He gradually graduated from girly-mags to more salubrious publications and in 1954 began a lengthy association with Hugh Hefner in his revolutionary new venture. He still contributed to what seemed like every publication in the nation using panel gags: from Esquire to TV Guide, Genesis to The Critic.

He even found time to create three strips for the Chicago Tribune-New York News Syndicate – Eggs Benedict, Casey the Cop and Charlie.

Undoubtedly, though, the quiet, genteel devout Catholic’s lasting monument is the wealth of truly appalling sick, subversive, offensive and mordantly, trenchantly wonderful strip-series he crafted for The National Lampoon, whose editor Henry Beard sought him out in the earliest pre-launch days of 1969, and offered Rodrigues carte blanche, complete creative freedom and a regular full-page spot.

He stayed aboard from the 1970 debut until 1993, a mainstay of the legendary comics section…

Bracketed by informative text pieces ‘Introduction: An Appreciation of a Goddamn Great Cartoonist’ and ‘Biography: Charles Rodrigues’ by passionate devotee Bob Fingerman, the parade of diabolical disgust and fetid fun begins with the eponymous ‘Ray and Joe – the Story of a Man and his Dead Friend’ which follows the frankly disturbing buddy-movie path of Joe – whose death doesn’t upset his wife as much as you’d expect.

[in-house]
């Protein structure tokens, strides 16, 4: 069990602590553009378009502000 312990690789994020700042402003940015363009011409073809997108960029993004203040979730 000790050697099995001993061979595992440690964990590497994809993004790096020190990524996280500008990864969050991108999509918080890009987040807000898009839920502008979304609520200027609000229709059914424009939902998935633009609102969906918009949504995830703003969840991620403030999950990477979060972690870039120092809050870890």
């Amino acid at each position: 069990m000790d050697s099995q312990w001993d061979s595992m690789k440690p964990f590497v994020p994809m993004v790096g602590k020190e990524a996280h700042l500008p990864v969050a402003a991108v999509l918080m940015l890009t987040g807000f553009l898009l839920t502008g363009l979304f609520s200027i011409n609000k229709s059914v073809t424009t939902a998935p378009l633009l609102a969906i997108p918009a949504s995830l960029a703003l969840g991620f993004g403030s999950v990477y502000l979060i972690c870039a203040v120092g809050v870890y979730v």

In fact when the cadaver’s former pal meekly inquires, she’s more than happy to let Ray keep the body. After all, it’s cheaper than a funeral…

There’s no agenda here: Ray just wants to keep his friend around, even going so far as to have him embalmed and put on roller skates. Of course most people simply don’t understand…

Rodrigues broke all the rules in these strips: taste, decency, even the contract between reader and creator. Often he would drop a storyline and return to his notional continuities at a later date. Sometimes he would even stop mid-episode and insert a new strip or gag if it offered bigger chortles or shocks…

Next up is ‘Deirdre Callahan – a biography’, the gut-wrenching travails of a little girl so ugly she could cause people’s eyeballs to explode and make almost everyone she met kill themselves in disgust.

Of course such a pitiful case – the little lass with a face “too hideous for publication” – did elicit the concern of many upstanding citizens: ambitious plastic surgeons, shyster lawyers, radical terrorists, enemy agents, bored, sadistic billionaires in need of a good laugh, the mother who threw her in a garbage can before fully examining the merchandising opportunities…

The artist’s most long-lived and inspired creation was ‘The Aesop Brothers – Siamese Twins’ which ran intermittently from the early 1970s to 1986 in an unceasing parade of grotesque situations where conjoined George and Alex endured the vicissitudes of a life forever together: the perennial problems of bathroom breaks, getting laid, enjoying a little “me time”…